Stella Dixon’s take on romance at the shore – where the odds are good, but the goods are seriously odd.
I’m only twenty-five, but I’ve done my fair share of bronzing under a Cape May sun, and I’ve got the crow’s feet to prove it. When I received an invite to a skin care party last week, I decided it couldn’t hurt to de-wrinkle.
When I arrived, I joined a circle of women discussing pore size over a bottle of Merlot. The hostess welcomed me by poking at my face. “I’ve got just the zit cream for that bad boy,” she said, drawing everyone’s attention to the blemish. “And what are we going to do about those sun spots? And look at those droopy eyelids!”
Hoping that the party’s focus would soon move away from my face, I busied myself by sorting through a table of lipsticks. I tried one on without reading the label and, within a minute or so, my lips began to burn. I panicked, ran to the kitchen sink, and rubbed water over my mouth. The other women couldn’t help but laugh. Apparently, I’d picked up the lip-plumping stick. The tingling I felt, the hostess explained, was merely the collagen-enhancers at work on my “sexy pout.”
“No worries,” one of the girls told me, “you could use some fuller lips, anyway.”
I walked away from the party with $80 worth of anti-wrinkle, pro-plumping gels. I’m a sucker, I know, but I live in a world where Lindsay Lohan botoxes. When even pubescent girls are going plastic, it’s hard not to stress over droopy eyelids.
I felt pangs of buyer’s remorse, but I couldn’t help but wonder if the products hadn’t done the trick; three days after the party, a cute Cape May bachelor named Mark asked me out for dinner.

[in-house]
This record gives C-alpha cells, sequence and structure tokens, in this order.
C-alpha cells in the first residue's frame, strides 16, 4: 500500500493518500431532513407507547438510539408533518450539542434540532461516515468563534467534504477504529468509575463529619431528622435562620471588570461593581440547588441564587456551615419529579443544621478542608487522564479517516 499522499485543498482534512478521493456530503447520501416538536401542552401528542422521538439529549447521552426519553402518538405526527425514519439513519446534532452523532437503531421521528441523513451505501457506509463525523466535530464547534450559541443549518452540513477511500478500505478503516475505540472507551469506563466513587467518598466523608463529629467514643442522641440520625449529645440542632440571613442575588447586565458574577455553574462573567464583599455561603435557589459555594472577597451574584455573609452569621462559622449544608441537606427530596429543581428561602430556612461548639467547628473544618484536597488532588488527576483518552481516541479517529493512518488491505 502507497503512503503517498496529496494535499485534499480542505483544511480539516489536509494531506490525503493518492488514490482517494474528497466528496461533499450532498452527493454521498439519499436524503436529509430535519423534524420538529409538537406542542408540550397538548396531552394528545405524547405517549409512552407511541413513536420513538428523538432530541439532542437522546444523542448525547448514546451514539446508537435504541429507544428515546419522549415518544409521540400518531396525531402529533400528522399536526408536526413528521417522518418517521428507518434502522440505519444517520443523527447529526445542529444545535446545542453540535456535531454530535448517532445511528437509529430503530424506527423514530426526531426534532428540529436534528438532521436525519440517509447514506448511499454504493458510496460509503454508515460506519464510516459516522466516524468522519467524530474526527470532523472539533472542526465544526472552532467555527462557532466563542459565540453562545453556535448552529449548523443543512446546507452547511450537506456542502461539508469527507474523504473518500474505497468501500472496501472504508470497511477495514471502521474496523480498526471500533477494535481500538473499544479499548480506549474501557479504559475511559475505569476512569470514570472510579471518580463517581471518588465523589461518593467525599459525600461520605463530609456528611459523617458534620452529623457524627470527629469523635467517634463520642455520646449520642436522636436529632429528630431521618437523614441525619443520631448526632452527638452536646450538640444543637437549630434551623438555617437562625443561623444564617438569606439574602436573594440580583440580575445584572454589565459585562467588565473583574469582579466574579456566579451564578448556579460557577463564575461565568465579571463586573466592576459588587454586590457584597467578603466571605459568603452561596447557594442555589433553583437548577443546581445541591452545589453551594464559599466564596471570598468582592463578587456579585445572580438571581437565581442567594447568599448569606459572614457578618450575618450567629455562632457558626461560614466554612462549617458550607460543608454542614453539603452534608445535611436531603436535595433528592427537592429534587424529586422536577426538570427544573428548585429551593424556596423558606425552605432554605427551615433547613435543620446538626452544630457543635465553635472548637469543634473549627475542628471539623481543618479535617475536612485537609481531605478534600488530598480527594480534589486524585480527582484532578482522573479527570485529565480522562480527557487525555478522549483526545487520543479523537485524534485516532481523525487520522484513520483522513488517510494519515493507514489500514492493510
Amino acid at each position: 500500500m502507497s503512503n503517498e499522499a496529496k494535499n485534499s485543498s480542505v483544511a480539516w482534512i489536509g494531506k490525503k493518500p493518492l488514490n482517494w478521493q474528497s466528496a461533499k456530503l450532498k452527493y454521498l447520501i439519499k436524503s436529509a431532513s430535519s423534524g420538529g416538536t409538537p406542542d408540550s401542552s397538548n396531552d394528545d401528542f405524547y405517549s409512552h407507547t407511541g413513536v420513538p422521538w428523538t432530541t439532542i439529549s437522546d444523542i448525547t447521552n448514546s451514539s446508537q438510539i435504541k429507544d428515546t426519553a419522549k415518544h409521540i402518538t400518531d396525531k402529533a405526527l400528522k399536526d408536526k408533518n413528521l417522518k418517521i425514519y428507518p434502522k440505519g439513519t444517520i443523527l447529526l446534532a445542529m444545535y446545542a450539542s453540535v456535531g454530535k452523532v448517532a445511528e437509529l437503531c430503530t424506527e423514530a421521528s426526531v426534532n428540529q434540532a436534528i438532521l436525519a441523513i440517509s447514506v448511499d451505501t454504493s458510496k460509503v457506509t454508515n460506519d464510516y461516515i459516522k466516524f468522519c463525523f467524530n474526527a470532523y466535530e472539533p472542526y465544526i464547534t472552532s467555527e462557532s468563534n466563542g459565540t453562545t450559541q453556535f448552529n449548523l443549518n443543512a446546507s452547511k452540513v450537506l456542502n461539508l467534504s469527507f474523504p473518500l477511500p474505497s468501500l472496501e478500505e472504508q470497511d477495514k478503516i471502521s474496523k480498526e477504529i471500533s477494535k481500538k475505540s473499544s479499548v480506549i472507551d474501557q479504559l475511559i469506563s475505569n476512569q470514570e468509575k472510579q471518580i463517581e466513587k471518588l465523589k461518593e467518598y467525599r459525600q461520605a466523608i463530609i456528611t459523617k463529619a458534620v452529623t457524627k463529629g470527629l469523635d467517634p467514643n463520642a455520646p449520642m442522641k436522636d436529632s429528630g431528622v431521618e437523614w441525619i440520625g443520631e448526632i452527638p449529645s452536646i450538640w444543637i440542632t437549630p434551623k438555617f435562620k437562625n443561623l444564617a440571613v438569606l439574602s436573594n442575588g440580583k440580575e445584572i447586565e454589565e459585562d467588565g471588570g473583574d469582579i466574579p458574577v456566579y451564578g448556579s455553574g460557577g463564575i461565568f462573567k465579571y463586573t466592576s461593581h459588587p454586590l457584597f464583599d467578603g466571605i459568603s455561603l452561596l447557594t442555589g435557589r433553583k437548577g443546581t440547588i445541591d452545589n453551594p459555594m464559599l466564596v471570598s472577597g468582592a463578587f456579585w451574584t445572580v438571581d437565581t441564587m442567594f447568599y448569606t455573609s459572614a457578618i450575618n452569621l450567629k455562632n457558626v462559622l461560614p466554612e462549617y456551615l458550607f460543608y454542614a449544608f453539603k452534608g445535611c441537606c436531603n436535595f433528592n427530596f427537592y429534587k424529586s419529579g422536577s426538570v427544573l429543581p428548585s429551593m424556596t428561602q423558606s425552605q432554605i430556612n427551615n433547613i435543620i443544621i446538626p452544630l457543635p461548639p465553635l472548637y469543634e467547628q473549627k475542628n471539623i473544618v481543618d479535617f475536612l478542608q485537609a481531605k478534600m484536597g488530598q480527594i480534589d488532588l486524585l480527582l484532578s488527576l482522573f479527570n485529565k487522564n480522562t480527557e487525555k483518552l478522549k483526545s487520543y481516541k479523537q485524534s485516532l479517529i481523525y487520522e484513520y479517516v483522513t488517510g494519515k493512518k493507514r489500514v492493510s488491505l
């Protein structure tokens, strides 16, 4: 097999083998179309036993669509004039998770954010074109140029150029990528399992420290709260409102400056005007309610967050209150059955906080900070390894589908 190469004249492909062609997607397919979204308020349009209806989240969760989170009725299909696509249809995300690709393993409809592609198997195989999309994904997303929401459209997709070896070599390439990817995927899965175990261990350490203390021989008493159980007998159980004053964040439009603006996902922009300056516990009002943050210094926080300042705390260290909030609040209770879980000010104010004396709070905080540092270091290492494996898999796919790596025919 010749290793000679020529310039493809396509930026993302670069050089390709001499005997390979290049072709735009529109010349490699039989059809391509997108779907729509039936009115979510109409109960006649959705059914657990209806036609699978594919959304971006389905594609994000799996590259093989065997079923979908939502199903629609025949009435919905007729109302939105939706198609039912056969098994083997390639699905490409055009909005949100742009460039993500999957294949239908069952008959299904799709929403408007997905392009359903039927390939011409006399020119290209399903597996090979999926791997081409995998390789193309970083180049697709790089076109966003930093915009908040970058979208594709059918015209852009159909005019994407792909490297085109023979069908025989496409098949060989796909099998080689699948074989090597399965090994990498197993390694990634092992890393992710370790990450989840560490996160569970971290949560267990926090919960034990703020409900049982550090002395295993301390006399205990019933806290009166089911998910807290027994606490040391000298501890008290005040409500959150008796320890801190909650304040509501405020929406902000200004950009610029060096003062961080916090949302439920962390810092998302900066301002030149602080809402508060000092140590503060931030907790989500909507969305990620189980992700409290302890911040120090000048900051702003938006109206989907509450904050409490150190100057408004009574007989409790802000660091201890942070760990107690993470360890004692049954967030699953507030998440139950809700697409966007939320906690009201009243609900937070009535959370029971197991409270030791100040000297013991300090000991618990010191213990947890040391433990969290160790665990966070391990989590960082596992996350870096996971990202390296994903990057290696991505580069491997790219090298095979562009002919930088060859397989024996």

On the night of our date, I excused myself while Mark waited for me in the lobby of the restaurant. In front of the bathroom mirror, I checked for food between my teeth, patted my droopy eyelids, and analyzed the size of my pores. I applied some of my new lip plumper, and strutted in front of the empty stalls practicing my sexy pout. When I returned to the lobby, I found Mark in hysterics. I turned around to see why – a double-sided mirror. I was humiliated.
During such moments, a girl’s got two options; she can either laugh at herself, or she can cry. I decided to laugh along with my date at my own foolishness because I’d done quite enough pouting already.
There’s a lot of pressure on women to look a certain way – younger, prettier, poutier – and I often succumb to it. But if we obsess over things as inconsequential as lip size and sunspots, we can end up looking pretty silly. If dating in Cape May County has taught me anything, it’s that sometimes, a girl’s got to work with what she’s got.